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6 High-Yield Plays in Energy

However, the big payouts come with some serious risks

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While the energy sector typically isn’t viewed as a source of yield, there is no shortage of energy-related dividend plays to consider even after the strong gains of the past four months. But not all dividends are created equal. In some cases, investors need to look past the headline dividend number to see if there’s more to the story.

With this in mind, here’s a look at six of the highest-yielding plays in the energy sector.

Vanguard Natural Resources

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Vanguard Natural Resources (NYSE:VNR) is a lesser-known oil and gas driller with an $802 million market cap. While classified by many data providers as an E&P company, VNR is organized as a partnership and therefore will involve a K-1 filing. But it also offers a high (8.7%) — and growing — dividend that places it in the upper reaches of its energy sector peers in terms of yield.

Vanguard is experiencing solid growth and rising earnings estimates, so the dividend is secure. As a kicker, there’s room for capital appreciation: The mean analyst price target is $32.58, which is 20.5% above current levels. A measure of patience is in order, however, as Vanguard has been struggling to break out above a falling 200-day moving average. Put this under-followed name on your radar screen, but wait for the technicals to turn positive before making a move.

San Juan Basin Royalty Trust and Hugoton Royalty Trust

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San Juan Basin Royalty Trust (NYSE:SJT) and Hugoton Royalty Trust (NYSE:HGT) offer yields in the 7%-8% range based on trailing numbers. The trouble is, both adjust their distributions based on their earnings, which in turn are tied to the price of natural gas. Since natural gas prices have been falling, so too will these royalty trusts’ distributions.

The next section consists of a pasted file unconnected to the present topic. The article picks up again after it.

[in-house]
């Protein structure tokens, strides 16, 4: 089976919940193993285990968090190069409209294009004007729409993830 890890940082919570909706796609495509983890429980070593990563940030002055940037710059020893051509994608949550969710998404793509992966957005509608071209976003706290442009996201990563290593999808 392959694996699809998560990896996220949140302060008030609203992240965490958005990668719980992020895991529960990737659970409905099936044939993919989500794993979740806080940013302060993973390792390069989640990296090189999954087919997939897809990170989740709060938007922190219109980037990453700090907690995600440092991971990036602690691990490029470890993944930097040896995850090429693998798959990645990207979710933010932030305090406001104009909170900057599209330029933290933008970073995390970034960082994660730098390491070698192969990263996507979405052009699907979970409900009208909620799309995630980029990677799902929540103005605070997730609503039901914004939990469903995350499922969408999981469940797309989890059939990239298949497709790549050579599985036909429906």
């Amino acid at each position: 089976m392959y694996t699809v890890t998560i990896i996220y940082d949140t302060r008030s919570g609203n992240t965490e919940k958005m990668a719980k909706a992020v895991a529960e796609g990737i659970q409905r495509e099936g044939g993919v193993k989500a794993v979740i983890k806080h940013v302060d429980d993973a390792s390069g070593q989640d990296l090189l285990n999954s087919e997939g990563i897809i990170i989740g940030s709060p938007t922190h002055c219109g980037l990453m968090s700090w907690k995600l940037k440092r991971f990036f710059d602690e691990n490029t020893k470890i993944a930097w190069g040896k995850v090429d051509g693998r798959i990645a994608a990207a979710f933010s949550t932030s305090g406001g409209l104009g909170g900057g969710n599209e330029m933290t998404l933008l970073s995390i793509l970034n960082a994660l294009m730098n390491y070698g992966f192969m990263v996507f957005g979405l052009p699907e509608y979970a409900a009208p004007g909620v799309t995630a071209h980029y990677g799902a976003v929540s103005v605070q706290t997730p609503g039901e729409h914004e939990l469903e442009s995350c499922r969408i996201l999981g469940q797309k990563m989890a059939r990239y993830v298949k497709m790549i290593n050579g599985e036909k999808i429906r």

SJT and HGT aren’t without their merits. Even with lower distributions, both will continue to provide superior yields relative to most other areas of the market. Also, they have fallen to extremely depressed levels that largely reflect the expected reduction in their distributions. As a result, there might be meaningful upside in these names if you’re looking for total return — just be aware that the dividend you see listed is not necessarily what you’ll get.


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Argentine energy giant YPF (NYSE:YPF) looks like a great investment on the surface, with a favorable growth outlook, impressive shale properties and a yield (10.4%) that exceeds its forward P/E (7.5). However, beneath these numbers lurk hidden political risks. The stock faces the three-pronged threat of government demands that the company increase its domestic production, the possibility that the government also could force the company to slash its dividend, and the potential that its assets could be nationalized (although this appears unlikely).

Absent the political risk, YPF could be a compelling dividend play. As it is, the potential for negative headlines is too high, and the dividend isn’t entirely secure given the activist nature of the Argentine government. Keep an eye on this name for future opportunities down the road, but for now be very wary of the double-digit yield.

Article printed from InvestorPlace Media,

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